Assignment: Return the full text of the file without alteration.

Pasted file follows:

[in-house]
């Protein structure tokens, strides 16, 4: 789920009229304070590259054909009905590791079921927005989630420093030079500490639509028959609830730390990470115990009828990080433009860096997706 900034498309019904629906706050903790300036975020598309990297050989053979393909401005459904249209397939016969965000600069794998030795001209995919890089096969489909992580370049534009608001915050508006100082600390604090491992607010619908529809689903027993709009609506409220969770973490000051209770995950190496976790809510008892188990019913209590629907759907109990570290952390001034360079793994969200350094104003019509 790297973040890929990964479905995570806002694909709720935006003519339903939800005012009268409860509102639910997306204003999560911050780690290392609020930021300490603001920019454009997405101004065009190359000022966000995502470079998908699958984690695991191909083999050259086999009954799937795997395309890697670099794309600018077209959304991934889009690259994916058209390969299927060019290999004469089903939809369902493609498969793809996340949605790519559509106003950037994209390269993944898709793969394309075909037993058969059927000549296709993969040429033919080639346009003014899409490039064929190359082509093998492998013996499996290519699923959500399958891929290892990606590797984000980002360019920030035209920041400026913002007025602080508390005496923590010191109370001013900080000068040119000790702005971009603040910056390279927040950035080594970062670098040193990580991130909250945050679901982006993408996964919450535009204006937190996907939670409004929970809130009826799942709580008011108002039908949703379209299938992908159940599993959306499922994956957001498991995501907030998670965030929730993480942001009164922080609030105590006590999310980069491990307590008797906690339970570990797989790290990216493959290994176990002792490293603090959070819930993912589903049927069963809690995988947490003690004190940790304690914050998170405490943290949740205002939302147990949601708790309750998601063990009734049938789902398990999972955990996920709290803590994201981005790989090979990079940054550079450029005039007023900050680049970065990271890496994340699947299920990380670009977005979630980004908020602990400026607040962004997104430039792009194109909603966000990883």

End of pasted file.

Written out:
[in-house]
């Protein structure tokens, strides 16, 4: 789920009229304070590259054909009905590791079921927005989630420093030079500490639509028959609830730390990470115990009828990080433009860096997706 900034498309019904629906706050903790300036975020598309990297050989053979393909401005459904249209397939016969965000600069794998030795001209995919890089096969489909992580370049534009608001915050508006100082600390604090491992607010619908529809689903027993709009609506409220969770973490000051209770995950190496976790809510008892188990019913209590629907759907109990570290952390001034360079793994969200350094104003019509 790297973040890929990964479905995570806002694909709720935006003519339903939800005012009268409860509102639910997306204003999560911050780690290392609020930021300490603001920019454009997405101004065009190359000022966000995502470079998908699958984690695991191909083999050259086999009954799937795997395309890697670099794309600018077209959304991934889009690259994916058209390969299927060019290999004469089903939809369902493609498969793809996340949605790519559509106003950037994209390269993944898709793969394309075909037993058969059927000549296709993969040429033919080639346009003014899409490039064929190359082509093998492998013996499996290519699923959500399958891929290892990606590797984000980002360019920030035209920041400026913002007025602080508390005496923590010191109370001013900080000068040119000790702005971009603040910056390279927040950035080594970062670098040193990580991130909250945050679901982006993408996964919450535009204006937190996907939670409004929970809130009826799942709580008011108002039908949703379209299938992908159940599993959306499922994956957001498991995501907030998670965030929730993480942001009164922080609030105590006590999310980069491990307590008797906690339970570990797989790290990216493959290994176990002792490293603090959070819930993912589903049927069963809690995988947490003690004190940790304690914050998170405490943290949740205002939302147990949601708790309750998601063990009734049938789902398990999972955990996920709290803590994201981005790989090979990079940054550079450029005039007023900050680049970065990271890496994340699947299920990380670009977005979630980004908020602990400026607040962004997104430039792009194109909603966000990883």